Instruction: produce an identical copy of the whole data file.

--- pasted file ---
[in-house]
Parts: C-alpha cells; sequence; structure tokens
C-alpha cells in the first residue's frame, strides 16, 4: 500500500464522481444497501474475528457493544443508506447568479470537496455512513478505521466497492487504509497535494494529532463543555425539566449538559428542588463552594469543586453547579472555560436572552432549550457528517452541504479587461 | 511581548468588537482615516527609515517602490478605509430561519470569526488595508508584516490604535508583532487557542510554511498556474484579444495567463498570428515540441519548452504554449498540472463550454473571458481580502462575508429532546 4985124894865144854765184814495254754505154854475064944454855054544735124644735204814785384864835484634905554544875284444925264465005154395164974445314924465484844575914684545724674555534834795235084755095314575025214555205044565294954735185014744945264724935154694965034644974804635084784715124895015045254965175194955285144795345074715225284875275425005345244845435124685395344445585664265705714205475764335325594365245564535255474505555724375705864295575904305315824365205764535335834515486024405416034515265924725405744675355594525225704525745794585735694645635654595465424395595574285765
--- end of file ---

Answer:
[in-house]
Parts: C-alpha cells; sequence; structure tokens
C-alpha cells in the first residue's frame, strides 16, 4: 500500500464522481444497501474475528457493544443508506447568479470537496455512513478505521466497492487504509497535494494529532463543555425539566449538559428542588463552594469543586453547579472555560436572552432549550457528517452541504479587461 | 511581548468588537482615516527609515517602490478605509430561519470569526488595508508584516490604535508583532487557542510554511498556474484579444495567463498570428515540441519548452504554449498540472463550454473571458481580502462575508429532546 4985124894865144854765184814495254754505154854475064944454855054544735124644735204814785384864835484634905554544875284444925264465005154395164974445314924465484844575914684545724674555534834795235084755095314575025214555205044565294954735185014744945264724935154694965034644974804635084784715124895015045254965175194955285144795345074715225284875275425005345244845435124685395344445585664265705714205475764335325594365245564535255474505555724375705864295575904305315824365205764535335834515486024405416034515265924725405744675355594525225704525745794585735694645635654595465424395595574285765